In December 2010, while Matt Damon was doing his press rounds for Contagion (2011), the actor lamented director Steven Soderbergh’s upcoming retirement. “He’s kind of exhausted with everything that interested him in terms of form,” Damon told the press, “He’s not interested in telling stories. Cinema interested him in terms of form and that’s it.” Shortly after Soderbergh confirmed Damon’s comments, the consensus being that the director needed a radical change.
“The primary reason is feeling frustrated at my knowledge being at a standstill,” Soderbergh told The Independent early 2012, “I need to tear down my processes and start over again if I’m going to come back. I’m not going to come back unless I’ve figured out a new way to do this by my definition.” He also mentioned wanting to direct three more films – respectively Magic Mike (2012), Behind the Candelabra (2013), and Side Effects (2013) – and then quit. Or retire. Or take a prolonged sabbatical. The press could never truly figure out the semantics, but whatever the case: Soderbergh wanted out. He wanted to paint.
On April 27th, 2013, a few months after releasing Side Effects, Soderbergh got on stage at the San Francisco International Film Festival to deliver a speech on the state of cinema, particularly the obstacles filmmakers face working within the confines of Hollywood. If there ever was a final text in the hiatus-narrative, it is this. And although I implore you to watch or read the whole thing, I want to highlight one bit early on in this address.
It’s been four years since Side Effects and the State of Cinema address. I haven’t seen a lot of paintings, but I have seen The Knick (2014-2015), a two-season medical-drama set in the first decade of the 1900s which Soderbergh directed for Cinemax. And as of August 2017, the director officially ended his feature film hiatus with the star-studded Logan Lucky (2017), a heist-film targeting a NASCAR speedway in West Virginia. An inversion of Soderbergh’s own Ocean’s Eleven (2001) trilogy, where he’s “trading the Armani in for Carhartt.” Soderbergh was never really gone, but I’m glad he’s back.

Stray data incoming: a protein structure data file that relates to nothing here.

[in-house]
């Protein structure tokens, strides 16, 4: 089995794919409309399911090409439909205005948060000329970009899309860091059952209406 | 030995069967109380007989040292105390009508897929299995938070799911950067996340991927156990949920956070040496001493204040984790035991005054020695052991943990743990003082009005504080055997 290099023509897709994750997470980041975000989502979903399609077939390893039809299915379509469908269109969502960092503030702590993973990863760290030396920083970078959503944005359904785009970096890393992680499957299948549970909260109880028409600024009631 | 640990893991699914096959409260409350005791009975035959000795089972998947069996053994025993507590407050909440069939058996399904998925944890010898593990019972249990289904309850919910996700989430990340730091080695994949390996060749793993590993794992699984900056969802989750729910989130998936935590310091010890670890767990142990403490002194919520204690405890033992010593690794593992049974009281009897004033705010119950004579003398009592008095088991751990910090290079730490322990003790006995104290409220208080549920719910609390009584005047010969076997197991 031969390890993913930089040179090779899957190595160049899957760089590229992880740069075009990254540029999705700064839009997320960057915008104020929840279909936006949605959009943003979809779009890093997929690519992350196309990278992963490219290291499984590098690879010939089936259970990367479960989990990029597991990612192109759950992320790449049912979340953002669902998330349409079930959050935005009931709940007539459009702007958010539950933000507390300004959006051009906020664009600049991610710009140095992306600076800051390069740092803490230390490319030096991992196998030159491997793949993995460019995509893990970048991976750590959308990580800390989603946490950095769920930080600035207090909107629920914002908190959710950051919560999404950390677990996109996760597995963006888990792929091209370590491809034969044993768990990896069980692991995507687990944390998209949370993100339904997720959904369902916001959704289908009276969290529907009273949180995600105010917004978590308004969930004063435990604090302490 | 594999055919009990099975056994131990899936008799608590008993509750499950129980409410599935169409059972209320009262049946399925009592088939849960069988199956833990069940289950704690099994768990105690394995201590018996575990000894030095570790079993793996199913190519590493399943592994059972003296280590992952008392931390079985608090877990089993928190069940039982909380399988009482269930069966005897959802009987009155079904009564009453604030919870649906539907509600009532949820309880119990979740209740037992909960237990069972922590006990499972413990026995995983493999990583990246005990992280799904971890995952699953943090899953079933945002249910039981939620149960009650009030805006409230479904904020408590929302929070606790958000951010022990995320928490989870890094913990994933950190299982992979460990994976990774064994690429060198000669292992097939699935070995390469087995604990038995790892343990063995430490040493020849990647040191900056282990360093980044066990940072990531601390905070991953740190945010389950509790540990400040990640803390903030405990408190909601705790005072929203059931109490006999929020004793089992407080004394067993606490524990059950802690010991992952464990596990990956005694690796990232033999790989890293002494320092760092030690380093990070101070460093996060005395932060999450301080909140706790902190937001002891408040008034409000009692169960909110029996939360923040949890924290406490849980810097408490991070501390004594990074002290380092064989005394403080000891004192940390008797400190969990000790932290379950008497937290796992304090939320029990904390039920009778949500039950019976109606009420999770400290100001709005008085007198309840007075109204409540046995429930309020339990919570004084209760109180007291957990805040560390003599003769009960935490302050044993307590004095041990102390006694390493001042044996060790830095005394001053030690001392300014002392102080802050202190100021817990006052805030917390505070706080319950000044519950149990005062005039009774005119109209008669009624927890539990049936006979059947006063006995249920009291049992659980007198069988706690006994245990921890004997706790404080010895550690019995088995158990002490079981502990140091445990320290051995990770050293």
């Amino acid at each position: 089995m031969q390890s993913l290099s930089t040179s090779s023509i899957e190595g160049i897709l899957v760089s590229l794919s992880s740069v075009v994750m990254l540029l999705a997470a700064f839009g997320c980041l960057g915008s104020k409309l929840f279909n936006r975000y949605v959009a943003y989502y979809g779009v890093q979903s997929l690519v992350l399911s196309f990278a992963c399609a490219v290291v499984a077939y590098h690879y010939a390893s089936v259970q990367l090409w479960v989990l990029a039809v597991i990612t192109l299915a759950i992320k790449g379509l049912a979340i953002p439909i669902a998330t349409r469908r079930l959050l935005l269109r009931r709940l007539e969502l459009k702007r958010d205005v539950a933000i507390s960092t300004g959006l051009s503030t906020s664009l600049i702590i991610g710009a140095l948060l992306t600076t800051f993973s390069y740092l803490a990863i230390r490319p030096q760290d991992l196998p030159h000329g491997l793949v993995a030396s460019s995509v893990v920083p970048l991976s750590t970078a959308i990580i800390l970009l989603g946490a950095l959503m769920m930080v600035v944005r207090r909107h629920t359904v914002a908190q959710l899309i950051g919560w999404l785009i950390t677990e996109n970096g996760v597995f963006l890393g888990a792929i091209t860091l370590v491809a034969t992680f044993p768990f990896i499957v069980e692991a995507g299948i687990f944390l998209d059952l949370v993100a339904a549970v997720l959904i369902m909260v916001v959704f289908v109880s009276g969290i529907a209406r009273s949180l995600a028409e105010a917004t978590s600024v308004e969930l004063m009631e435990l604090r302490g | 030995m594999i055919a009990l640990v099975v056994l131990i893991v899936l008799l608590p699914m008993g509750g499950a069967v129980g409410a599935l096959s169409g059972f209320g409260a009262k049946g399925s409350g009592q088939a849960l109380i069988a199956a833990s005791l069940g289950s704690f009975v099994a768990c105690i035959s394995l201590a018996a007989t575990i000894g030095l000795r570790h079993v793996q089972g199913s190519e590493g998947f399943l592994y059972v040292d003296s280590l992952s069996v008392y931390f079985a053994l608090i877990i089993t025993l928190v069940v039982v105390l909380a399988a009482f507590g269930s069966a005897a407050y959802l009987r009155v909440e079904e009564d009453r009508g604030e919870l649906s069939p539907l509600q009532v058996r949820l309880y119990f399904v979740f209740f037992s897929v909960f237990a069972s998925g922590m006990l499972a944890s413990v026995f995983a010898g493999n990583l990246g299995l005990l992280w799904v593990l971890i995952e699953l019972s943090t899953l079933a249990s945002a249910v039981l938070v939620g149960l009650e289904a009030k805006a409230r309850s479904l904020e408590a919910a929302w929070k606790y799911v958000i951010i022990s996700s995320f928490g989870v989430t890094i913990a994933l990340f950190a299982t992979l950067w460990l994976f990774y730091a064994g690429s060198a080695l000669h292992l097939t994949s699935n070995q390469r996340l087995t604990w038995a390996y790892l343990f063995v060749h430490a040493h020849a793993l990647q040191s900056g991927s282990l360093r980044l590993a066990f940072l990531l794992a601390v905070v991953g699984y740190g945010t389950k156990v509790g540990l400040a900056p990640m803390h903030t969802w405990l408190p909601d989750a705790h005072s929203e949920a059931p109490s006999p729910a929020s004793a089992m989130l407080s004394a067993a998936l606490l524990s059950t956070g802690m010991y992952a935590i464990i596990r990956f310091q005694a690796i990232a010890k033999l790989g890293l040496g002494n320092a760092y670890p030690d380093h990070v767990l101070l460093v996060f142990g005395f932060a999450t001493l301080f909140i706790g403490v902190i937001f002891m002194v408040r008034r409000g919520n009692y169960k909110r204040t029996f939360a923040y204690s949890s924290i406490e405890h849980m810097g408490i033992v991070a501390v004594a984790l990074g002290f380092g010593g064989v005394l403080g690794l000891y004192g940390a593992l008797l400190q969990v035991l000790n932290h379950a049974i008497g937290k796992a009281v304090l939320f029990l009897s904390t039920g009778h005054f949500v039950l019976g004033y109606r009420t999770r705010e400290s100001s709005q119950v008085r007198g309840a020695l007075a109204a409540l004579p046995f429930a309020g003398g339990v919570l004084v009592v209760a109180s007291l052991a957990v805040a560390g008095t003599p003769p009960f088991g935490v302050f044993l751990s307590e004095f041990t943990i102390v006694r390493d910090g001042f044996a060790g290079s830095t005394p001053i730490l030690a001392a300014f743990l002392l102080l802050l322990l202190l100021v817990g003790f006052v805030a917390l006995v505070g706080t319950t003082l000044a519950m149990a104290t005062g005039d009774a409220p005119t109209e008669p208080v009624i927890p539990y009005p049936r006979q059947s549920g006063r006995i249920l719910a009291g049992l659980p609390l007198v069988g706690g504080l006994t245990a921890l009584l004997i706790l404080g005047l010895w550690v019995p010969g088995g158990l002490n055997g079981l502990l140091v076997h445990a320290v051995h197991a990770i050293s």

Now, having seen about 30-odd films in the cinema this year, I wondered what had changed in his absence. How would a Logan Lucky stand shoulder-to-shoulder with the likes of Spider-Man: Homecoming (2017), Dunkirk (2017), or Hitman’s Bodyguard (2017)? How would Soderbergh tackle his so-called comeback? Well, simply put: not with a bang, but with a whimper. Or rather, with deliberation and restraint.
The narrative of Logan Lucky is obviously an arousing affair. Soderbergh knows how to deliver a movie where the forward momentum is mostly determined by the mechanisations of the heist (or: puzzle). Every new scene and every bit of movement, is motivated by what preceded. But the presentation itself is none of that. Camera movements and cuts happen only when necessary, and the sound seems a few decibels quieter than the aforementioned summer releases. Its entire design is in place to deliver a pleasant experience. This deliberately slower pacing is there for the audience to make sense of the story, which in terms of heist-films can be complicated.
The ‘different’ design is noticeable from the very first shots. “I call it the three-shot rule,” explains Soderbergh to Film Comment, “after the first three shots, I know whether this person knows what they’re doing or they don’t.”
Logan Lucky opens with a close-up of Sadie Logan (the young Farrah Mackenzie), after which the camera slowly tracks back to reveal Jimmy Logan (Channing Tatum) working on his pick-up truck. Jimmy tells a story about John Denver, while Sadie hands him the tools when asked for. During this scene, the camera movement stops, and waits until Jimmy’s story has concluded, lingering on this wide shot of father and daughter. This is a $29 million, star-studded heist-film, and yet it opens with a minute-long, single-shot moment of character. The succeeding shots, both placed in the same scene, wrap what we need to know: This is going to be a story motivated by family. And it’s going to have a very deliberate pacing. And it’s going to be pleasant.
What’s magnificent about Logan Lucky is its confidence. It doesn’t try to be more than it sets out to be. At the end of the day, it’s a light-hearted genre film, exhuming the craft of film-making. And yeah, it makes sense for Soderbergh to end his hiatus with a film like this. He doesn’t want to make ‘important movies’ like Che (2008) anymore. Remember, experimentation is key. In a film-climate where most, if not all, non-arthouse outings are designed to overwhelm or terrorise its audience (I’m looking at you, remake of It (2017)), it’s considered progressive to see people get up and smile and be relieved with how nice the experience was. As weird as it may sound, Logan Lucky goes aggressively against the grain of the modern blockbuster by turning it down a few notches. By not going to eleven. In that mode of thinking, Logan Lucky might be closer to the likes of Apichatpong Weerasethakul, Béla Tarr, and the contemplative cinema movement.
Logan Lucky is a nice film. And while nice won’t win Soderbergh any awards, nor will the film be collectively considered a masterpiece, it’s still the best time I’ve had in the cinema this year. And just for 118 minutes I swear I could hear the pauses between the drumbeats instead of a hum.